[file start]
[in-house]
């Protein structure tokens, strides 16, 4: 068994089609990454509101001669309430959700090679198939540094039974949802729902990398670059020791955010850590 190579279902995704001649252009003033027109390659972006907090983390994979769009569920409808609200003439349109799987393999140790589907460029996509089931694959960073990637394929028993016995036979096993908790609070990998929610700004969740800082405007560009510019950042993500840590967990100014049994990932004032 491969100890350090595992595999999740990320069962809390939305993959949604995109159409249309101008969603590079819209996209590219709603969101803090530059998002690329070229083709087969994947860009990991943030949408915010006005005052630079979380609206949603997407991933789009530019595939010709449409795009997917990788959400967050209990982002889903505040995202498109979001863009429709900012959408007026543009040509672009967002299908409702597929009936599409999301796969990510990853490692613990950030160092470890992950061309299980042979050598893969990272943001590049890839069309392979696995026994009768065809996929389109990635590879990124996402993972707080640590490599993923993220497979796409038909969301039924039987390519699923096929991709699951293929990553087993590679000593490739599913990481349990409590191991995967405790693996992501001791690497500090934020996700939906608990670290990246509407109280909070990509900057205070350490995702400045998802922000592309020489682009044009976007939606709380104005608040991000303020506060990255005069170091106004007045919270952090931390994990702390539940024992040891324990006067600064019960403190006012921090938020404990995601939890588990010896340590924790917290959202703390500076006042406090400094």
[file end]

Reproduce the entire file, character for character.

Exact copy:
[in-house]
């Protein structure tokens, strides 16, 4: 068994089609990454509101001669309430959700090679198939540094039974949802729902990398670059020791955010850590 190579279902995704001649252009003033027109390659972006907090983390994979769009569920409808609200003439349109799987393999140790589907460029996509089931694959960073990637394929028993016995036979096993908790609070990998929610700004969740800082405007560009510019950042993500840590967990100014049994990932004032 491969100890350090595992595999999740990320069962809390939305993959949604995109159409249309101008969603590079819209996209590219709603969101803090530059998002690329070229083709087969994947860009990991943030949408915010006005005052630079979380609206949603997407991933789009530019595939010709449409795009997917990788959400967050209990982002889903505040995202498109979001863009429709900012959408007026543009040509672009967002299908409702597929009936599409999301796969990510990853490692613990950030160092470890992950061309299980042979050598893969990272943001590049890839069309392979696995026994009768065809996929389109990635590879990124996402993972707080640590490599993923993220497979796409038909969301039924039987390519699923096929991709699951293929990553087993590679000593490739599913990481349990409590191991995967405790693996992501001791690497500090934020996700939906608990670290990246509407109280909070990509900057205070350490995702400045998802922000592309020489682009044009976007939606709380104005608040991000303020506060990255005069170091106004007045919270952090931390994990702390539940024992040891324990006067600064019960403190006012921090938020404990995601939890588990010896340590924790917290959202703390500076006042406090400094």